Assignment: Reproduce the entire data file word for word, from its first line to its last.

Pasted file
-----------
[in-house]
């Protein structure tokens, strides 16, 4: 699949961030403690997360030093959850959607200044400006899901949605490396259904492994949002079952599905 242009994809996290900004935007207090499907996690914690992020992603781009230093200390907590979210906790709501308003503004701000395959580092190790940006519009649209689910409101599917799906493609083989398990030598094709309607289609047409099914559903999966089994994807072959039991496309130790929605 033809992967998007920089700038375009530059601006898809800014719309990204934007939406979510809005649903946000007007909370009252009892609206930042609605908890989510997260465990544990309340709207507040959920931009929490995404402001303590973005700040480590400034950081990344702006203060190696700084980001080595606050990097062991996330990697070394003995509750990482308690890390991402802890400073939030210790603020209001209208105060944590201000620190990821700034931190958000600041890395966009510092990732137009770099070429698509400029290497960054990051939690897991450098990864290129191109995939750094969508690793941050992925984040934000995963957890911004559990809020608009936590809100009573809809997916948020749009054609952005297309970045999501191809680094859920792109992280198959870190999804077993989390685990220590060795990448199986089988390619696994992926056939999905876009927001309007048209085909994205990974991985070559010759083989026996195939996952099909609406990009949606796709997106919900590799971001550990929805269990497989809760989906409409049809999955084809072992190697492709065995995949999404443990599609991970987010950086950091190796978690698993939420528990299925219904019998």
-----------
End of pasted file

[in-house]
């Protein structure tokens, strides 16, 4: 699949961030403690997360030093959850959607200044400006899901949605490396259904492994949002079952599905 242009994809996290900004935007207090499907996690914690992020992603781009230093200390907590979210906790709501308003503004701000395959580092190790940006519009649209689910409101599917799906493609083989398990030598094709309607289609047409099914559903999966089994994807072959039991496309130790929605 033809992967998007920089700038375009530059601006898809800014719309990204934007939406979510809005649903946000007007909370009252009892609206930042609605908890989510997260465990544990309340709207507040959920931009929490995404402001303590973005700040480590400034950081990344702006203060190696700084980001080595606050990097062991996330990697070394003995509750990482308690890390991402802890400073939030210790603020209001209208105060944590201000620190990821700034931190958000600041890395966009510092990732137009770099070429698509400029290497960054990051939690897991450098990864290129191109995939750094969508690793941050992925984040934000995963957890911004559990809020608009936590809100009573809809997916948020749009054609952005297309970045999501191809680094859920792109992280198959870190999804077993989390685990220590060795990448199986089988390619696994992926056939999905876009927001309007048209085909994205990974991985070559010759083989026996195939996952099909609406990009949606796709997106919900590799971001550990929805269990497989809760989906409409049809999955084809072992190697492709065995995949999404443990599609991970987010950086950091190796978690698993939420528990299925219904019998």